As far as gender goes, I knew what was expected of me as a child perceived as male and performed those social roles to the best of my ability for much of my life. Boys were always confusing to me — wild and rough, often violent and cruel, though even sensitive and kind boys never quite gelled with me. While I could keep up with them sometimes, I strongly preferred the company of girls, though girls often told me to go play with boys, and boys, mockingly, told me to go play with girls. And so, rather often, I just ended up buried in my books instead of interacting with other people at all. Words like “bookworm” followed me my whole life, and this worked better for me than some others like “friendless loser.” Bookworm seemed more appropriate, and I dug into the norms of a kid who spends all of their time having intellectual conversations with school librarians. Intelligence is gender-neutral, and I found that when I spoke a certain way that the impressive (for a ten-year-old) words I’d been collecting in my mind afforded me a kind of protection. Teachers tended to like me because I was demonstrably smart, driven in the subjects that interested me, and was hyperlexic in a way that made me amusing to them if nothing else.
I masked my femininity from everyone, including myself, because society reacted to me so poorly when I expressed it as a child. Growing up, my brothers and older cousins often beat me for being queer, so I did my best to at least be “one of the good gays” and switched subconsciously between feminine and overcompensatingly masculine depending on whom I was around. I drank beer and ate steak, I played beanbag toss (cornhole, for you fellow Midwesterners) and took whiskey shots with my brothers at holidays. I did everything expected of me to be accepted as “one of the guys,” albeit with a big gay asterisk. But that facade, that mask, became less and less accessible to me over time. Those things I did to mask began to clash horribly with mounting gender dysphoria, and the masks started to feel more like a pile of ill-fitting costumes that I placed on one after the other, without taking off the ones underneath. Naturally, I began to suffocate between the two extremes of masking and gender dysphoria.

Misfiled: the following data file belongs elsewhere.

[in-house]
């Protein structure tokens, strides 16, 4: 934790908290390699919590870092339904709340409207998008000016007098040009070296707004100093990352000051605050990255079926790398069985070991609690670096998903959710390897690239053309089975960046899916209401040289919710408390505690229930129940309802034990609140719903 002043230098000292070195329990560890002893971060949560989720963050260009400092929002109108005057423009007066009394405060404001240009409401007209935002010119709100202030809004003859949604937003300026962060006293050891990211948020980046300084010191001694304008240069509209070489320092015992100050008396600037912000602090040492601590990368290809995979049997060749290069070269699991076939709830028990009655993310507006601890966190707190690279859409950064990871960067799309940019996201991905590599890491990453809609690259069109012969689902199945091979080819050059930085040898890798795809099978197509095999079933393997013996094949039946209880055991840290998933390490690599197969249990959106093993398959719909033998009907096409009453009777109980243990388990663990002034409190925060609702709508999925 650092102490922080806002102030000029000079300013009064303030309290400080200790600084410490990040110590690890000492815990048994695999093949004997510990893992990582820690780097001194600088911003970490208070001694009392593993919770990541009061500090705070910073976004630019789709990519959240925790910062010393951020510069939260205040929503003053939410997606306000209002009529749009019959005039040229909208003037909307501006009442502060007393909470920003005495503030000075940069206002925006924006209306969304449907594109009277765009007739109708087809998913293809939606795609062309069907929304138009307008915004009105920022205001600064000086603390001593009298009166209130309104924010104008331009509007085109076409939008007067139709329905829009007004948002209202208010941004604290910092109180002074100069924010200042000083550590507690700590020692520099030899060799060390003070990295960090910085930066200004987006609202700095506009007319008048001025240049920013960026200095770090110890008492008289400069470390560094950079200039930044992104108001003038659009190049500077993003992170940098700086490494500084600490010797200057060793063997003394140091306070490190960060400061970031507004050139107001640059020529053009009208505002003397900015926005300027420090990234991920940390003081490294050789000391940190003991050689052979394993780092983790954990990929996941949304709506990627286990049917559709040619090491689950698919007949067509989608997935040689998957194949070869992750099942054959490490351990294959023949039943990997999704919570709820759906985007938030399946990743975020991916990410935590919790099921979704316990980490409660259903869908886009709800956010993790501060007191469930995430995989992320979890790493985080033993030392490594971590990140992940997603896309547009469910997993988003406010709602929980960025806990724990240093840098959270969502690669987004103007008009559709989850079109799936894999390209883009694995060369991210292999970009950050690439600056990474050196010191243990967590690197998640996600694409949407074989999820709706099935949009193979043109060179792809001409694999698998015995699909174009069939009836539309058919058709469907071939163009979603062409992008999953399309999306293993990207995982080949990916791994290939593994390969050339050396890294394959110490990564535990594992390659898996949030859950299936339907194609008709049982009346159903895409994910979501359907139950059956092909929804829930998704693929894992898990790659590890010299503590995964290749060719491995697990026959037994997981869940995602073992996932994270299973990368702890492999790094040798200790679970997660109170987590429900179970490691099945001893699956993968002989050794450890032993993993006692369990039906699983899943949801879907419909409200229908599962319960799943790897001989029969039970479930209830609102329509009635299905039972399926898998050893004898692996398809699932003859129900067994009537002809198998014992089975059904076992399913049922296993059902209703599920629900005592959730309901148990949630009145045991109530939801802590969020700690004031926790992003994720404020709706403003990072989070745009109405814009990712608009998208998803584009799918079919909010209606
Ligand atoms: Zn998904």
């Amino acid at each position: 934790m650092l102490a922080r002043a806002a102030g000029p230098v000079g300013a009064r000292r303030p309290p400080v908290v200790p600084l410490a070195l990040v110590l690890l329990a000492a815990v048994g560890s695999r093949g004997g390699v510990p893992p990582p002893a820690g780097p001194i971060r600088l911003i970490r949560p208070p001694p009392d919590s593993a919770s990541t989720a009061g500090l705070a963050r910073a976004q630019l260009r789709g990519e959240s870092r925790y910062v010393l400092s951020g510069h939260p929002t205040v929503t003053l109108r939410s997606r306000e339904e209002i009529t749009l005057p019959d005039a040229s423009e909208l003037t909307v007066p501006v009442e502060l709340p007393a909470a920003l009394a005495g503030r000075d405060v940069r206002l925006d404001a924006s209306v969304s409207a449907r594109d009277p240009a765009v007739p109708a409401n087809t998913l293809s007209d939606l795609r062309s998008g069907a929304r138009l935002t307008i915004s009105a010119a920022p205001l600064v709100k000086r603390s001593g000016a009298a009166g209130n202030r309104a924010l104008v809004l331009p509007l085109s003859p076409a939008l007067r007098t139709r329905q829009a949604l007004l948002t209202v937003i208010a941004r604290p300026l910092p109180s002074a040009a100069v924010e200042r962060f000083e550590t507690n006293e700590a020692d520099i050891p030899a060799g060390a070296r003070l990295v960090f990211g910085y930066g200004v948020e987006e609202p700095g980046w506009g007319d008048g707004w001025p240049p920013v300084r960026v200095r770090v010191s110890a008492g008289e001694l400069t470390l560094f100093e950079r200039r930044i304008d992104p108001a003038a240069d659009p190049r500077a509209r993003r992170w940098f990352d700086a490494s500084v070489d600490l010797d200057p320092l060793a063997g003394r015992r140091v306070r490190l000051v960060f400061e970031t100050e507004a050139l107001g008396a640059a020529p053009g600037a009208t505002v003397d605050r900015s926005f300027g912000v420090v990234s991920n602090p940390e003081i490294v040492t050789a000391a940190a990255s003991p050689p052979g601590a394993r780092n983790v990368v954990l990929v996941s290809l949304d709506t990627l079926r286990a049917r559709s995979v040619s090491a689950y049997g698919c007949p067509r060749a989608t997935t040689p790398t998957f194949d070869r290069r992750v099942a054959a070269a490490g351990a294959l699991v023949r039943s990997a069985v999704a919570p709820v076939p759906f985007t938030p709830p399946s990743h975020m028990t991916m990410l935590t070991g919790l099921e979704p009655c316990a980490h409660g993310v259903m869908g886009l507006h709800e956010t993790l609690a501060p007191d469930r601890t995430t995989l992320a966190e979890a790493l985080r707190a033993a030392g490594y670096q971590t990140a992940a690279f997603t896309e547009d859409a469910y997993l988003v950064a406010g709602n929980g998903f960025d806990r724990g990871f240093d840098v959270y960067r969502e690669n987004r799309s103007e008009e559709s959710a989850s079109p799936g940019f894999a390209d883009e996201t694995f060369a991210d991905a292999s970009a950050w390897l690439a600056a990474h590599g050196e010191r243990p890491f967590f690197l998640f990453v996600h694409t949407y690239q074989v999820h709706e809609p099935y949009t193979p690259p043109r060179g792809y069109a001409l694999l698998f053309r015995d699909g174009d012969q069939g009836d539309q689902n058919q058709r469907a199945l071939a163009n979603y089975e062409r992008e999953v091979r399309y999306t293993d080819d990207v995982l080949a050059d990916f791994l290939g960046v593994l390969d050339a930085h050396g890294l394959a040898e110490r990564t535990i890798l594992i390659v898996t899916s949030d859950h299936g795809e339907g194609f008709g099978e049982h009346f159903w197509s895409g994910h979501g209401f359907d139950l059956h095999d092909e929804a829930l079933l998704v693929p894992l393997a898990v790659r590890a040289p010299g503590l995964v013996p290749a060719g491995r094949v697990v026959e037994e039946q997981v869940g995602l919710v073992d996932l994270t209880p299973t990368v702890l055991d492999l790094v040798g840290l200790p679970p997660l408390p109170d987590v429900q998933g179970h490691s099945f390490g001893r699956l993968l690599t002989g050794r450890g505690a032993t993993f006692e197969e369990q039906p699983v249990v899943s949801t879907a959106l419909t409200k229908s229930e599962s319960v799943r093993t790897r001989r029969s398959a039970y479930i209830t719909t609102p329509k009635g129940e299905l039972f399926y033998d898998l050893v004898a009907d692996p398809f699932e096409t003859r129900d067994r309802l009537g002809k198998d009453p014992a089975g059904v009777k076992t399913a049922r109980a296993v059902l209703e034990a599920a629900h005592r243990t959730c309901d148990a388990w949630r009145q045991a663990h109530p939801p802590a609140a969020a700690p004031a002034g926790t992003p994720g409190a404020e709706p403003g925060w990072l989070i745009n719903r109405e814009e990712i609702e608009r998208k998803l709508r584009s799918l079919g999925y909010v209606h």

It’s certainly worth noting here that in a different world, I would have been diagnosed with “Asperger’s Syndrome,” rather than “Autism Spectrum Disorder,” the former of which has been largely phased out for being a problematic term named for a Hans Asperger, a literal Nazi who created the scale by which autistics would be sent to work and used for their brilliance, OR which were to be culled from the society for not being “high functioning” enough. Aspergers, high functioning, and low functioning are all labels that have been phased out in recent years due to how little they actually help autistics communicate their experience. Each ND person’s needs are unique, and it’s worth noting that autistic doesn’t run on a scale from “Most autistic to least autistic” but on multiple scales of different needs and abilities from those of NT folks.
For instance, my autistic traits feature highly developed language (hyperlexia) and sensory perception, with moderate to low executive function and motor skills. While I can communicate in a way that was often identified as “gifted” when I was a child, this got me into trouble constantly for not being able to do what was often being asked of me. I could communicate my feelings and intentions effectively (perhaps even too effectively), but I could never express why I was struggling, merely that I was struggling. I just knew that I struggled, and the answer from the adults in my life was always to try harder.
Symptoms like dyscalculia (number dyslexia), aphantasia (the lack of a mind’s eye), auditory processing issues, noise sensitivity, among many others, went unnoticed or ignored because I masked them fairly well, and my hyperlexia and tendencies to infodump were identified as positives that must indicate my “true” ability to function. Rather, I received quick diagnoses like ADHD, depression, and generalized anxiety disorder because these symptoms of the greater problems were easier to see than the undercurrent of neurodiverse thought and action that has impacted every corner and crevice of my life.